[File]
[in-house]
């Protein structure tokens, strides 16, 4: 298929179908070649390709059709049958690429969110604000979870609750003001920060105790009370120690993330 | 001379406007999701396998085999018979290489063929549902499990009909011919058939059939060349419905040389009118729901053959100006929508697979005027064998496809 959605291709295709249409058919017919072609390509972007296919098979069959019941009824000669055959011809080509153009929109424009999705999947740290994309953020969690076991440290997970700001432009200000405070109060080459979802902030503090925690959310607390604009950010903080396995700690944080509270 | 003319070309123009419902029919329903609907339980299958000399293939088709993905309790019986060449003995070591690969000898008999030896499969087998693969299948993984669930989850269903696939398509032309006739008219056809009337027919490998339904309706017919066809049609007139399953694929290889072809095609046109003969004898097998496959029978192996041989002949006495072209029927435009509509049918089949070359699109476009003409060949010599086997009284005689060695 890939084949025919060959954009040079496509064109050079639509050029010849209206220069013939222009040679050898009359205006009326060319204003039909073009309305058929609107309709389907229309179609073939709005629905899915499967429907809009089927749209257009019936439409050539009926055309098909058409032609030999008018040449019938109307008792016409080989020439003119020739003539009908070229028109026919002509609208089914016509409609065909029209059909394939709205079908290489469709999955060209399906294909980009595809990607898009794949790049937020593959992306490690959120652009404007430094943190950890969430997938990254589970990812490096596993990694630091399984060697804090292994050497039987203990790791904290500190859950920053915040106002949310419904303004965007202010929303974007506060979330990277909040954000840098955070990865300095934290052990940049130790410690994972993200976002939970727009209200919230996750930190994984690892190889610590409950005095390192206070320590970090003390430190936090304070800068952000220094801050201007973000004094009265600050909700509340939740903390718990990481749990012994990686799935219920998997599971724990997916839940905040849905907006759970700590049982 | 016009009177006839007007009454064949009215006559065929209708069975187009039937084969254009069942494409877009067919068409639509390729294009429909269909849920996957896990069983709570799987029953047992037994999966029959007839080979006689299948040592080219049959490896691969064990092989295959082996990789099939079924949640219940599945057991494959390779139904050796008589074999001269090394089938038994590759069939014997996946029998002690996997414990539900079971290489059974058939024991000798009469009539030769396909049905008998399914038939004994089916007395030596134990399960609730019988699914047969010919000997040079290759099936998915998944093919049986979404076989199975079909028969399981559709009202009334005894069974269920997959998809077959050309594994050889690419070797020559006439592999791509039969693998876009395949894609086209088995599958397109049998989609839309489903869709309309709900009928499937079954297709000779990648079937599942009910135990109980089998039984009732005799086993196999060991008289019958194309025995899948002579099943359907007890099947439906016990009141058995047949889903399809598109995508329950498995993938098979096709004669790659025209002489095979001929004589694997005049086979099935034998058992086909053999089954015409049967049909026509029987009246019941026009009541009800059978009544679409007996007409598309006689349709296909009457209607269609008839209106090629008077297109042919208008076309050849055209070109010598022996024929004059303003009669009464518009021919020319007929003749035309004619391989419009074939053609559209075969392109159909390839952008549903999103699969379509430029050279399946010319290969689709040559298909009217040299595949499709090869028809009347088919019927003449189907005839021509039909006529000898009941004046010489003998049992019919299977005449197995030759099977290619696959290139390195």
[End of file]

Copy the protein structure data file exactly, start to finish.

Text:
[in-house]
């Protein structure tokens, strides 16, 4: 298929179908070649390709059709049958690429969110604000979870609750003001920060105790009370120690993330 | 001379406007999701396998085999018979290489063929549902499990009909011919058939059939060349419905040389009118729901053959100006929508697979005027064998496809 959605291709295709249409058919017919072609390509972007296919098979069959019941009824000669055959011809080509153009929109424009999705999947740290994309953020969690076991440290997970700001432009200000405070109060080459979802902030503090925690959310607390604009950010903080396995700690944080509270 | 003319070309123009419902029919329903609907339980299958000399293939088709993905309790019986060449003995070591690969000898008999030896499969087998693969299948993984669930989850269903696939398509032309006739008219056809009337027919490998339904309706017919066809049609007139399953694929290889072809095609046109003969004898097998496959029978192996041989002949006495072209029927435009509509049918089949070359699109476009003409060949010599086997009284005689060695 890939084949025919060959954009040079496509064109050079639509050029010849209206220069013939222009040679050898009359205006009326060319204003039909073009309305058929609107309709389907229309179609073939709005629905899915499967429907809009089927749209257009019936439409050539009926055309098909058409032609030999008018040449019938109307008792016409080989020439003119020739003539009908070229028109026919002509609208089914016509409609065909029209059909394939709205079908290489469709999955060209399906294909980009595809990607898009794949790049937020593959992306490690959120652009404007430094943190950890969430997938990254589970990812490096596993990694630091399984060697804090292994050497039987203990790791904290500190859950920053915040106002949310419904303004965007202010929303974007506060979330990277909040954000840098955070990865300095934290052990940049130790410690994972993200976002939970727009209200919230996750930190994984690892190889610590409950005095390192206070320590970090003390430190936090304070800068952000220094801050201007973000004094009265600050909700509340939740903390718990990481749990012994990686799935219920998997599971724990997916839940905040849905907006759970700590049982 | 016009009177006839007007009454064949009215006559065929209708069975187009039937084969254009069942494409877009067919068409639509390729294009429909269909849920996957896990069983709570799987029953047992037994999966029959007839080979006689299948040592080219049959490896691969064990092989295959082996990789099939079924949640219940599945057991494959390779139904050796008589074999001269090394089938038994590759069939014997996946029998002690996997414990539900079971290489059974058939024991000798009469009539030769396909049905008998399914038939004994089916007395030596134990399960609730019988699914047969010919000997040079290759099936998915998944093919049986979404076989199975079909028969399981559709009202009334005894069974269920997959998809077959050309594994050889690419070797020559006439592999791509039969693998876009395949894609086209088995599958397109049998989609839309489903869709309309709900009928499937079954297709000779990648079937599942009910135990109980089998039984009732005799086993196999060991008289019958194309025995899948002579099943359907007890099947439906016990009141058995047949889903399809598109995508329950498995993938098979096709004669790659025209002489095979001929004589694997005049086979099935034998058992086909053999089954015409049967049909026509029987009246019941026009009541009800059978009544679409007996007409598309006689349709296909009457209607269609008839209106090629008077297109042919208008076309050849055209070109010598022996024929004059303003009669009464518009021919020319007929003749035309004619391989419009074939053609559209075969392109159909390839952008549903999103699969379509430029050279399946010319290969689709040559298909009217040299595949499709090869028809009347088919019927003449189907005839021509039909006529000898009941004046010489003998049992019919299977005449197995030759099977290619696959290139390195």